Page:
The restaurant industry has bombarded the National Labor Relations Board (NLRB) with reasons not to broaden the federal definition of “joint employer,” a move they warn could bring franchising to a near halt.
Industry associations and rank-and-file franchisees that submitted feedback on the proposed redefinition during the NRLB’s comment period said the measure undercuts the very nature of franchising.
Instead of fostering the startup of small businesses with strong local ties, the statements assert, the new standard would essentially turn franchisees into the general managers of corporately run stores controlled by big corporate enterprises. Knowledge of the local market and labor scene would be negated.
What’s more, the criticisms contend, the vagueness of the new definition would expose franchisee and franchisor to repeated lawsuits that play off the uncertainties. They say the specific obligations of both parties under the new definition would end up being determined by court actions.
The new definition essentially permits franchisor and franchisee to be joint employers, and hence mutually liable for licensees’ employment practices and policies, if the brand owner has even indirect influence on the employment practices of its affiliated field-level operators.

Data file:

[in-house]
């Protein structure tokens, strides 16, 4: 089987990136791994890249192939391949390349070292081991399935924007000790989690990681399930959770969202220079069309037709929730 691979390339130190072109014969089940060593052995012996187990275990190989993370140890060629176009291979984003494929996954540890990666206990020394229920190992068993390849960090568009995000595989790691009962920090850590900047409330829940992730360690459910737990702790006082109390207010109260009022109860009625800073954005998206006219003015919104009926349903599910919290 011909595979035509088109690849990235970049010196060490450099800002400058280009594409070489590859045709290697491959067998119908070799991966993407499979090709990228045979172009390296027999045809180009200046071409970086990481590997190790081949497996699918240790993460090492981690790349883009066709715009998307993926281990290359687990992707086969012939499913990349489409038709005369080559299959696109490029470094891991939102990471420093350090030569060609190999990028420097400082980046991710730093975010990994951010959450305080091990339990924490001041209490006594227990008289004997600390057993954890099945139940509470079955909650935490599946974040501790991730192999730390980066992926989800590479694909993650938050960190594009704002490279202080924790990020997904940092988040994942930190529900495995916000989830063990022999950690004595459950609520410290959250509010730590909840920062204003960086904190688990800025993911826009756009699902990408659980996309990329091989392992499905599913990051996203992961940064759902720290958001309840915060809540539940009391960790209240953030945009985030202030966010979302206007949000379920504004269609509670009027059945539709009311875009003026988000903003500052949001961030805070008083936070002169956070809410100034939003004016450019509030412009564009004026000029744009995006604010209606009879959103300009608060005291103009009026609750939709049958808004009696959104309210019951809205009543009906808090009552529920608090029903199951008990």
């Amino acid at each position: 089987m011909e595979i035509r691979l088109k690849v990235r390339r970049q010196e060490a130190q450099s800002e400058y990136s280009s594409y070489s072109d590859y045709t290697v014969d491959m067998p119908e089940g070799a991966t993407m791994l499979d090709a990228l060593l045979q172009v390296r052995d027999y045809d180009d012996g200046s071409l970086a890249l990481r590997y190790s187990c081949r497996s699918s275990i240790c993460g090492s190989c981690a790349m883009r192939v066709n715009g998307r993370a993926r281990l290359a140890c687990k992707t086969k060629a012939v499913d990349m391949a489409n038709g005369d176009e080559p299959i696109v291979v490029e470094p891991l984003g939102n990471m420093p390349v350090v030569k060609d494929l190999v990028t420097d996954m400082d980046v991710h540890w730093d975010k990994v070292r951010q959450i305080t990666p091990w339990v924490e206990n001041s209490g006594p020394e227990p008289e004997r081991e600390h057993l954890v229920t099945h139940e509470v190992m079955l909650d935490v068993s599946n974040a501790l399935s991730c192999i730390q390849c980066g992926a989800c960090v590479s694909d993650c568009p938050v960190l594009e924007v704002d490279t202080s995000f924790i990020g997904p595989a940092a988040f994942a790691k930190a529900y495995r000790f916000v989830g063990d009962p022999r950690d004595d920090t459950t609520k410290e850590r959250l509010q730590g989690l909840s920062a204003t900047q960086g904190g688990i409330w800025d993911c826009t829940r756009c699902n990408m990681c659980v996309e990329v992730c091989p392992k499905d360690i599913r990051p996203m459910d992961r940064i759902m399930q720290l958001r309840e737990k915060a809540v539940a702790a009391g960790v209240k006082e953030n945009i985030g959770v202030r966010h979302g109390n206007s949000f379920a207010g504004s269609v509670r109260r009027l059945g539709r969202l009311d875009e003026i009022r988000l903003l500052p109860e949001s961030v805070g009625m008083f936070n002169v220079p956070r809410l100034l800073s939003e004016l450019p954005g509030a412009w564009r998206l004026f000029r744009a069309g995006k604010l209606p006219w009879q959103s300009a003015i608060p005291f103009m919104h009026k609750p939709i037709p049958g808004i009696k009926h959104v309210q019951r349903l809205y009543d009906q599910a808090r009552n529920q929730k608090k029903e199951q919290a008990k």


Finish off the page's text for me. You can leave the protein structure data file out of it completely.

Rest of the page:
The revised standard is actually a reprise of the guidelines the NLRB followed briefly prior to 2020 when the Trump administration redefied “joint employer” to apply only when the franchisor has direct influence over a franchisee’s management of employees. Specifically, the franchisor had to be actively involved in such routine employer functions as hiring and firing or setting wages and schedules.
Under the pre-2020 definition, lawsuits that pivoted on the definition of joint employer jumped 93%, according to the International Franchise Association (IFA). The litigation and efforts to comply with the broad definition cost the franchise community more than $33 billion in sales and killed 376,000 jobs, the IFA says.
The association said that 3,000 franchisees joined the group in filing criticisms of the new standard.
Negative comments were also filed by the National Restaurant Association.
Earlier, the U.S. Small Business Administration’s Office of Advocacy submitted its comments on the proposed redefinition. The agency leveled its own criticism, citing such concerns as “the Board’s new joint employer standard is too ambiguous and broad” and “the Board has underestimated the compliance costs and burden of this rule for small businesses.”
It also commented, “Small businesses commented that franchisors may pull back involvement with their franchisees to indemnify themselves from liability.”
It is unusual for a federal agency to criticize another agency within the same administration.
In addition, 70 members of the U.S. Senate and House of Representatives have expressed their concerns about the redefinition in letters to the NLRB. Copies have bee circulated by the IFA.
Organized labor has been pushing for the re-adoption of the pre-2020 standard because a broad joint employer definition is seen as a potent aid in unionizing big restaurant chains. Mistreatment of an employee by a franchisee, a small business, could be attributed to a whole franchise system, helping greatly in rousing employee and public support for bringing in union representation.
The deadline for submitting comments to the NLRB was Wednesday, Dec. 7.
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